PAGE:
When I took the train home on our last morning together, the only thing I could think of was summertime almosts. How underrated and how unrealized they are. This idea of a summertime almost — this already ephemeral shot at love fizzling. This shot of nothing remaining as nothing but hopeless whimsical thinking in my own world.
This could have been a summer of infatuation and temperamental love. It could have been the cliche long summer beach days and endless carnival rides. It could have been dinner dates and movie nights turned cuddlefests and realizing that we are only as alone as we believe we are. It could have been sharing one dollar scoops of ice cream and exchanging kisses. It could have been hiking up hills, hand-in-hand, in awe of the city and the world we had yet to explore.
But it wasn’t.
It was modern day chivalry and old-fashioned patience. It was climbing rocks on the beach believing that we were explorers that dared to keep venturing toward the ocean’s flirtatious waves. It didn’t matter that we had to slide down these graveled surfaces unsure of whether or not we would land without a scraped knee. Because this was what we wanted, we wanted that scraped knee–proof of the journey we had dared to traverse.
It was dinner dates. It was dinner in fancy restaurants and ordering a Dark and Stormy and forgetting to stir the ginger ale in with the rum and debating over actually just asking for a small glass of ginger ale so we could dilute the flavor of the rum. It was us having a French meringue and being confused about whether or not it was just a melted marshmallow. It was the unfinished halibut that you told the waiter to take away because you knew I had left it unfinished for a reason. It was us not knowing how to eat the complimentary sesame cracker with cherry puree and a dash of olive oil.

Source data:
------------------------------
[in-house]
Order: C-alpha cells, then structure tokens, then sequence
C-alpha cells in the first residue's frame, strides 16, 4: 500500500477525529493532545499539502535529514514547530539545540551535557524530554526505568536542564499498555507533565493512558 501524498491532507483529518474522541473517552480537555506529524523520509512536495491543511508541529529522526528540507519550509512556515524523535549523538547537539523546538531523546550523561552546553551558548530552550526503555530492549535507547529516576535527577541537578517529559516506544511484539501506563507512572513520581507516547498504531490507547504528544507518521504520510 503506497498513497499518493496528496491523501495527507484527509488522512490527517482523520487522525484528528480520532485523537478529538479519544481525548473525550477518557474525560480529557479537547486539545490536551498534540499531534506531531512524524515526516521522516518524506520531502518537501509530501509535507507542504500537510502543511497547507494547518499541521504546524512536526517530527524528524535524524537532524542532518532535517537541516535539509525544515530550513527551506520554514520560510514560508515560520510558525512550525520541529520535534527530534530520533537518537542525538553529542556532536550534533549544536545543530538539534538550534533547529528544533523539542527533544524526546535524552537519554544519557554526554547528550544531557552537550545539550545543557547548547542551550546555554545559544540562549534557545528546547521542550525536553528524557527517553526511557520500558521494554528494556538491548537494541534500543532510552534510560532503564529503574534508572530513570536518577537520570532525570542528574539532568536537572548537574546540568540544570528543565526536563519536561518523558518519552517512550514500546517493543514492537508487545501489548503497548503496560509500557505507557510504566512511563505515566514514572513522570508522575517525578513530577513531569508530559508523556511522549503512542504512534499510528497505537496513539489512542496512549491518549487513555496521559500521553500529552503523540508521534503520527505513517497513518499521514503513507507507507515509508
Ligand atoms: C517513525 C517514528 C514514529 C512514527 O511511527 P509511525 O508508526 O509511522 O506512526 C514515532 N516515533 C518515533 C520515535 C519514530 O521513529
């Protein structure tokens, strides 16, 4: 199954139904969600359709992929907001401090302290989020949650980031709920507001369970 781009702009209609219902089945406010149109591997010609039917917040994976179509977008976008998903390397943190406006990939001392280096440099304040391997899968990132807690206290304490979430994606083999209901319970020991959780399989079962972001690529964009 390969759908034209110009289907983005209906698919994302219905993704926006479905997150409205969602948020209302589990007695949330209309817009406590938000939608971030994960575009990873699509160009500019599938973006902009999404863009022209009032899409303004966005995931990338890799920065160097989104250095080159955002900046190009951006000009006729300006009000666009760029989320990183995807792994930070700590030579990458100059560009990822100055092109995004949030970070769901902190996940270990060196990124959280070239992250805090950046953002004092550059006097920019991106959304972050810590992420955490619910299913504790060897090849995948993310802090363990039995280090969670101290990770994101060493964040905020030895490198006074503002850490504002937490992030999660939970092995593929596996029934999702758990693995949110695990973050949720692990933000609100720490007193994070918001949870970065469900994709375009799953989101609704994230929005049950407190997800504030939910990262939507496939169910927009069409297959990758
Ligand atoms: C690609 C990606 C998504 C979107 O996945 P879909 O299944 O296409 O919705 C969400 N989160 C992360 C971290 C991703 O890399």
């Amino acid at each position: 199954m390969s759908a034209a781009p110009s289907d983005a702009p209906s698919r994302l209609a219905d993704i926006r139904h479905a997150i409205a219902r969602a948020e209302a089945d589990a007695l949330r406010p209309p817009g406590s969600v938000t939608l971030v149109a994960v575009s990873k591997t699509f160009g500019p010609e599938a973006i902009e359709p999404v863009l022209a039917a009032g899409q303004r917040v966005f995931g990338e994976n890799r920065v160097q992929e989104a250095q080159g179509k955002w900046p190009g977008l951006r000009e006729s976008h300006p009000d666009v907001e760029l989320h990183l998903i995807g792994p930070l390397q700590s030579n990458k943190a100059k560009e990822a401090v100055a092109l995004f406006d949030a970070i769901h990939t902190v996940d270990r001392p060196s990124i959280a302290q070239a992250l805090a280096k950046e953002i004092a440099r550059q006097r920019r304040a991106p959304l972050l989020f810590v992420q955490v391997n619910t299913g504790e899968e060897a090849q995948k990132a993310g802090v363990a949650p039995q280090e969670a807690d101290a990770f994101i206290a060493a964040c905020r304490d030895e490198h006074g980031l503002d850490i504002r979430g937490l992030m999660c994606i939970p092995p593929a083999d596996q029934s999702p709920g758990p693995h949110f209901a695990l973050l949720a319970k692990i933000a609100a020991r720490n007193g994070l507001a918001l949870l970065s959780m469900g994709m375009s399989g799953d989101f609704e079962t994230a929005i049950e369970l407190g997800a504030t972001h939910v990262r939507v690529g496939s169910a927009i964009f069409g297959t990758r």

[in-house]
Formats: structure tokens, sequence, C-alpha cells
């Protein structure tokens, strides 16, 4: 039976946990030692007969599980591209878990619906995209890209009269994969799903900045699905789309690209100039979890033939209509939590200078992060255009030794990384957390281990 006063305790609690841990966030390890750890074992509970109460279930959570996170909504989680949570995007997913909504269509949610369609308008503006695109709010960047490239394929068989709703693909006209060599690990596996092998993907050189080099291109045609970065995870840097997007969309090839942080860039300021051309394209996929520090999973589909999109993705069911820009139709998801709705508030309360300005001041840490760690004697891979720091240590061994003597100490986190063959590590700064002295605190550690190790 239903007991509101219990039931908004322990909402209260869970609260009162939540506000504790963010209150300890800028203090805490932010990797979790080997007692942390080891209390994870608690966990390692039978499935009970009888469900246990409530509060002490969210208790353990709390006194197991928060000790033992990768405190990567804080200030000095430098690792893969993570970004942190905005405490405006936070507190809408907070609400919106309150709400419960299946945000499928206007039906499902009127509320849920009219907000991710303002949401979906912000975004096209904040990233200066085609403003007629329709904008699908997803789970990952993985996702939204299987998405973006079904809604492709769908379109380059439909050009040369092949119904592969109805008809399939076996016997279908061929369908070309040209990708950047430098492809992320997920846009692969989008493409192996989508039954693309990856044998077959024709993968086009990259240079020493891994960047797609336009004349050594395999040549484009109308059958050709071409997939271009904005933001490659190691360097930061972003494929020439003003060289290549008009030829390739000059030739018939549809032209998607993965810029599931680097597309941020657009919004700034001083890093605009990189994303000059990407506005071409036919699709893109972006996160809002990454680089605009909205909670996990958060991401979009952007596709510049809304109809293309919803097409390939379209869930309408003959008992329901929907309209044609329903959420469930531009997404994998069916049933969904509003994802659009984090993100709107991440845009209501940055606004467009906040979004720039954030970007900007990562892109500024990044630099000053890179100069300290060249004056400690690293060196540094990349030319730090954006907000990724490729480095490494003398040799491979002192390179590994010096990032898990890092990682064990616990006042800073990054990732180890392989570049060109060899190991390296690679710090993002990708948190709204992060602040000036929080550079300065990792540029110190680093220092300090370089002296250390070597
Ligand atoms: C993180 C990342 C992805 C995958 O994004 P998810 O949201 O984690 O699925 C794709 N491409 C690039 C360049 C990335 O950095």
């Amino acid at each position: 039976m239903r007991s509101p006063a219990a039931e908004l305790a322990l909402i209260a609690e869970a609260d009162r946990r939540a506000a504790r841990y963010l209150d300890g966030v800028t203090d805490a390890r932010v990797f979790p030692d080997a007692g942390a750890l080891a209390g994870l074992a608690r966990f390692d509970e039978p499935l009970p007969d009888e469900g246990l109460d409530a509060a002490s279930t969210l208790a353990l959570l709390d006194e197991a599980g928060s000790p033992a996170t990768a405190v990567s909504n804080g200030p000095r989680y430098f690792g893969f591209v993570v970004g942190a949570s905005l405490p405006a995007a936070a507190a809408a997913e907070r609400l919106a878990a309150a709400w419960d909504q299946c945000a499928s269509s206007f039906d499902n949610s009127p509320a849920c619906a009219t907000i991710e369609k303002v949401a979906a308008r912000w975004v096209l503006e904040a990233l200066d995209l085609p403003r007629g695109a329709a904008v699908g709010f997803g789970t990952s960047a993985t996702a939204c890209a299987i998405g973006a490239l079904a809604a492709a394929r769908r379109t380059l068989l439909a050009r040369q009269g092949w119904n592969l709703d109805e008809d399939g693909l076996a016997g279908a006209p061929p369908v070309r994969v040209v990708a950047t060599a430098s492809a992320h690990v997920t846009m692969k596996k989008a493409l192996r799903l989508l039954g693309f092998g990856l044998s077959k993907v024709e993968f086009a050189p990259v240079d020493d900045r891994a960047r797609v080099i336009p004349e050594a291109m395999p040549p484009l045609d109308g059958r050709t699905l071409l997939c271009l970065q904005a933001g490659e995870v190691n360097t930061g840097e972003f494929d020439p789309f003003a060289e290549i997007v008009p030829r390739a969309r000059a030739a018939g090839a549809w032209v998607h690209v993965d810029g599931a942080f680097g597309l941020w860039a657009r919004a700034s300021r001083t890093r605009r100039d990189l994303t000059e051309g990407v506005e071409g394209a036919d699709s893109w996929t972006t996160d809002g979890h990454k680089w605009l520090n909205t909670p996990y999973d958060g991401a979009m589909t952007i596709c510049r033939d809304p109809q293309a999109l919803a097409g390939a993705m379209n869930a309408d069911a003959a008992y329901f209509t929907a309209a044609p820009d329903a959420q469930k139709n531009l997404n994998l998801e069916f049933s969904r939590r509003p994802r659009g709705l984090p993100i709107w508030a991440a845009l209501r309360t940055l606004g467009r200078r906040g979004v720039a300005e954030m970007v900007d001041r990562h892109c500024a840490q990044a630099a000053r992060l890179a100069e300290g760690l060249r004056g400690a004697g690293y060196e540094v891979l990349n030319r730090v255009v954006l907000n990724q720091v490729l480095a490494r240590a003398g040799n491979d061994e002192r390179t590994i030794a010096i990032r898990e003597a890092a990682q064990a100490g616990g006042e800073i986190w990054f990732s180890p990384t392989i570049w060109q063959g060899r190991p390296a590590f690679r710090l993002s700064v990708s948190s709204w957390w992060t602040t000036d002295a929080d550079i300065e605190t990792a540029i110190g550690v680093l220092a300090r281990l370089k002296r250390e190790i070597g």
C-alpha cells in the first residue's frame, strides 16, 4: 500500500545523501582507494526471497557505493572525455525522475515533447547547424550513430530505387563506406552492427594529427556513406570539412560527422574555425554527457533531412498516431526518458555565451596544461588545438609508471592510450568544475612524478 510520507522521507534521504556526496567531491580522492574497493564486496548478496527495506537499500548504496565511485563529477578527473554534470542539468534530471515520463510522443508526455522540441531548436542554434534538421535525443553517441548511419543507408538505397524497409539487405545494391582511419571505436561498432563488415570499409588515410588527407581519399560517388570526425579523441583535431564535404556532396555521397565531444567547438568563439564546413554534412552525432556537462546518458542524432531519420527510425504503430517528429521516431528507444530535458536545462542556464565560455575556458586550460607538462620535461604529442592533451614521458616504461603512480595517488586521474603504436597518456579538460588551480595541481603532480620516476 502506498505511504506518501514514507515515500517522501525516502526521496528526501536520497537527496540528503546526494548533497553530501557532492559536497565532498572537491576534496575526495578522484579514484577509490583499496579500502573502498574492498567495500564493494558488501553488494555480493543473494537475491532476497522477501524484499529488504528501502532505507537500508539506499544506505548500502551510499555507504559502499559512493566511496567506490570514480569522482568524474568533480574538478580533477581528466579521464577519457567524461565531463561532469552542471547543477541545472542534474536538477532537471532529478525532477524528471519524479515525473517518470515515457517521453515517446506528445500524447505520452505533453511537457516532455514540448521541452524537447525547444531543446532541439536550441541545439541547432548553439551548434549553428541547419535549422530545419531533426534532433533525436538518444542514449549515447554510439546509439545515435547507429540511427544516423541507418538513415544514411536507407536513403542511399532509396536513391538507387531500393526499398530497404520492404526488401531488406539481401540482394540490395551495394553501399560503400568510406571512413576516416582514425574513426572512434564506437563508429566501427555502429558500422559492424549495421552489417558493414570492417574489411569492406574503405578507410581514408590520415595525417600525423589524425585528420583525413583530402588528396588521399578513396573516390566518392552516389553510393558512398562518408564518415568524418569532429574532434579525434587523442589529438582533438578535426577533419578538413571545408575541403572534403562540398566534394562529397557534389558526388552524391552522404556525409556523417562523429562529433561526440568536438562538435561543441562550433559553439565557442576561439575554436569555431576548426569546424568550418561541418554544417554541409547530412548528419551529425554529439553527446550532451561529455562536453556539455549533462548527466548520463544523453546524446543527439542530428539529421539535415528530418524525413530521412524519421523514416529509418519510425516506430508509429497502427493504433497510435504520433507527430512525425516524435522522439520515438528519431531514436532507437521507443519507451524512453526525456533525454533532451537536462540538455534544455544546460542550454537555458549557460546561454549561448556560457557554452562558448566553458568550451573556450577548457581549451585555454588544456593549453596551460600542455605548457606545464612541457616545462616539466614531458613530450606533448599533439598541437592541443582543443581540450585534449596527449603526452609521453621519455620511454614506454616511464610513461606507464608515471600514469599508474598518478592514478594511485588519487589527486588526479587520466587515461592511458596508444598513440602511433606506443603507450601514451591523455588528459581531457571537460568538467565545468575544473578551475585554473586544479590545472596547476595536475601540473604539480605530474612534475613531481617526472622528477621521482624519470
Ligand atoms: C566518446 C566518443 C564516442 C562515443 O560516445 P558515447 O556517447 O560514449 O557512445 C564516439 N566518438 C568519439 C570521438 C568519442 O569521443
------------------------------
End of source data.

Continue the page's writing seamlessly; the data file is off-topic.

It was the late night movies. But it wasn’t the cuddling. It was the fact that we had walked to that convenience store neither of us were familiar with and the fact that we had witnessed the fight that the man had with the store owner because of ten cents shopping bags. It was cuddling with the blankets that we had and having a distilled sense of sound because the website where we streamed Ratatouille didn’t have the audio in sync with the video. It was these little delays and buffering of sound and vision that we learned to live with.
I like to think that the first time we kissed was when I asked you to try my coffee toffee because I couldn’t tell the difference between that and salted caramel. The second time we kissed was when I took a swig of your Mike’s Hard. The third time — when I said goodbye to you after our second date, unsure of what a kiss on a cheek meant to you. I went through a week of agony overthinking how you might respond to my gesture, and you ended up not saying a thing about it.
The night we drove up to mountains was the apex of our summertime almost. Midnight underneath the stars — your first sighting of stars in years — sitting on top of my car. You uncovered everything I had always tried burying, and like an archaeologist, you examined the pieces but didn’t tamper with them. All you wanted to do was understand.
Summers are seductive; we all want to take our shot at love when there’s an expiration date involved — no commitments, no risk. We look back on these relationships in the future nostalgically wishing that there was no expiration date to start with. But the mere definition of a summertime romance is that they do have an unfortunate expiration date.
Our summertime expired. You have left and I doubt I will see you again any time soon. But the beauty of a summertime almost is that it was an almost — an almost that still has the chance to blossom.